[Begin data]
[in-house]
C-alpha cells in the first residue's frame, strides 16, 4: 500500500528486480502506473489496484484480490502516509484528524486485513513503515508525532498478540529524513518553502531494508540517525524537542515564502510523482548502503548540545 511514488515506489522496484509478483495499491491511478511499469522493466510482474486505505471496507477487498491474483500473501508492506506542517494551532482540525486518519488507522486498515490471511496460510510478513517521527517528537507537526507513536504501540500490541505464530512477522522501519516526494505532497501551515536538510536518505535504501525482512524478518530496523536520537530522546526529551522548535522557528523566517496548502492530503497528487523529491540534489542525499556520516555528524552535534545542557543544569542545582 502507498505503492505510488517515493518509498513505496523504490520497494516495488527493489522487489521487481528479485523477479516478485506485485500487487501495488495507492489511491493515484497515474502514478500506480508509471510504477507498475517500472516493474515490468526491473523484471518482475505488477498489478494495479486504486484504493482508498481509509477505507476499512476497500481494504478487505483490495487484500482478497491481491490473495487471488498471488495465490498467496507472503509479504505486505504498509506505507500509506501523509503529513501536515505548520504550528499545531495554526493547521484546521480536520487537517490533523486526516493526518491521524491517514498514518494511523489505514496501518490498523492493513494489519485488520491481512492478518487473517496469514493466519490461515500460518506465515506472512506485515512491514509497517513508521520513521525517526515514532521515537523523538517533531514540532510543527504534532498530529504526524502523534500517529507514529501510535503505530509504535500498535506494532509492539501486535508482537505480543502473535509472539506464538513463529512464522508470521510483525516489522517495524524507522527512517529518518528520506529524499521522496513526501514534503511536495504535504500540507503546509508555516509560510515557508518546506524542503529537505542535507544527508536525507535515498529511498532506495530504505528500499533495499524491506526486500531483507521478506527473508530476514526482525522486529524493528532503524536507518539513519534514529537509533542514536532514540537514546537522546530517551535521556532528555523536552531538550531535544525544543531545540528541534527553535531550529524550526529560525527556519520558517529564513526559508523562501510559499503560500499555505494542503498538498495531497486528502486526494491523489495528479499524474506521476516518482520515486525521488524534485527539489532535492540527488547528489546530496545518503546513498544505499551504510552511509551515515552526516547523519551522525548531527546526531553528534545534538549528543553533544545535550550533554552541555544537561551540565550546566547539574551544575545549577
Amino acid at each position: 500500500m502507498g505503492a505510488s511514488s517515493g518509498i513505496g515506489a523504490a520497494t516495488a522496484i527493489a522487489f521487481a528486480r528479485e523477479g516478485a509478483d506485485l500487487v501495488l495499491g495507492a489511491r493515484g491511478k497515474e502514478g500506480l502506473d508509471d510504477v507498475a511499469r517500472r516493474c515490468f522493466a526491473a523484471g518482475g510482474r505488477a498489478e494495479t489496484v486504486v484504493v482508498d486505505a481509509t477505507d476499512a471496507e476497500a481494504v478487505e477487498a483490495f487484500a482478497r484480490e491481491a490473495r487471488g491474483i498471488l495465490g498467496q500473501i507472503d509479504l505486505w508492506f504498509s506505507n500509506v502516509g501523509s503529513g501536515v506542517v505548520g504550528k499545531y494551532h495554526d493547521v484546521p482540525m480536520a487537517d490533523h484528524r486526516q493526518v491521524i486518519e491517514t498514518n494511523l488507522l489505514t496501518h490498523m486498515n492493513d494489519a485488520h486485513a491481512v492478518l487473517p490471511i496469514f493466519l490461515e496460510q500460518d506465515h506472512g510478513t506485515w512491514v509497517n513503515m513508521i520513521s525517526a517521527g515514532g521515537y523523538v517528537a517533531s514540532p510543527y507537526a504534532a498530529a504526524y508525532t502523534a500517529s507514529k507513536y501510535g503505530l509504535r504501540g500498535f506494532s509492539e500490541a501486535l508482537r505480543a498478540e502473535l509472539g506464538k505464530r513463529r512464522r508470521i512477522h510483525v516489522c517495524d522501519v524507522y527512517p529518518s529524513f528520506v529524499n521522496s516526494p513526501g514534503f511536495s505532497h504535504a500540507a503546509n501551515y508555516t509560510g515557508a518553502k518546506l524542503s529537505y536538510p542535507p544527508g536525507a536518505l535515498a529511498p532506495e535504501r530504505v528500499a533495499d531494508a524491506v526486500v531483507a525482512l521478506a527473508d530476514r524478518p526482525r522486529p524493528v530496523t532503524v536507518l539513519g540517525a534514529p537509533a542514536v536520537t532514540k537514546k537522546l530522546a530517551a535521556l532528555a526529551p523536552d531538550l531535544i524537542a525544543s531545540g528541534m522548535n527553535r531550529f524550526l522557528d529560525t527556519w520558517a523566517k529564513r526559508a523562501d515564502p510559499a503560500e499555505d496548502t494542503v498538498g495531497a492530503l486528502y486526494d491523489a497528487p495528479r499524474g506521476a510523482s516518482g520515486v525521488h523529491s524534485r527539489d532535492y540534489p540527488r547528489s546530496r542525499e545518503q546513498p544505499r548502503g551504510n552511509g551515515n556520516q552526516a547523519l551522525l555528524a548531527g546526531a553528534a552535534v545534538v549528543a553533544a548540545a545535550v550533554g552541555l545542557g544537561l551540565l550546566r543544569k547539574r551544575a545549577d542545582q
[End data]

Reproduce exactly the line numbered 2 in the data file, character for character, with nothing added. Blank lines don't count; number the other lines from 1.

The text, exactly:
C-alpha cells in the first residue's frame, strides 16, 4: 500500500528486480502506473489496484484480490502516509484528524486485513513503515508525532498478540529524513518553502531494508540517525524537542515564502510523482548502503548540545 511514488515506489522496484509478483495499491491511478511499469522493466510482474486505505471496507477487498491474483500473501508492506506542517494551532482540525486518519488507522486498515490471511496460510510478513517521527517528537507537526507513536504501540500490541505464530512477522522501519516526494505532497501551515536538510536518505535504501525482512524478518530496523536520537530522546526529551522548535522557528523566517496548502492530503497528487523529491540534489542525499556520516555528524552535534545542557543544569542545582 502507498505503492505510488517515493518509498513505496523504490520497494516495488527493489522487489521487481528479485523477479516478485506485485500487487501495488495507492489511491493515484497515474502514478500506480508509471510504477507498475517500472516493474515490468526491473523484471518482475505488477498489478494495479486504486484504493482508498481509509477505507476499512476497500481494504478487505483490495487484500482478497491481491490473495487471488498471488495465490498467496507472503509479504505486505504498509506505507500509506501523509503529513501536515505548520504550528499545531495554526493547521484546521480536520487537517490533523486526516493526518491521524491517514498514518494511523489505514496501518490498523492493513494489519485488520491481512492478518487473517496469514493466519490461515500460518506465515506472512506485515512491514509497517513508521520513521525517526515514532521515537523523538517533531514540532510543527504534532498530529504526524502523534500517529507514529501510535503505530509504535500498535506494532509492539501486535508482537505480543502473535509472539506464538513463529512464522508470521510483525516489522517495524524507522527512517529518518528520506529524499521522496513526501514534503511536495504535504500540507503546509508555516509560510515557508518546506524542503529537505542535507544527508536525507535515498529511498532506495530504505528500499533495499524491506526486500531483507521478506527473508530476514526482525522486529524493528532503524536507518539513519534514529537509533542514536532514540537514546537522546530517551535521556532528555523536552531538550531535544525544543531545540528541534527553535531550529524550526529560525527556519520558517529564513526559508523562501510559499503560500499555505494542503498538498495531497486528502486526494491523489495528479499524474506521476516518482520515486525521488524534485527539489532535492540527488547528489546530496545518503546513498544505499551504510552511509551515515552526516547523519551522525548531527546526531553528534545534538549528543553533544545535550550533554552541555544537561551540565550546566547539574551544575545549577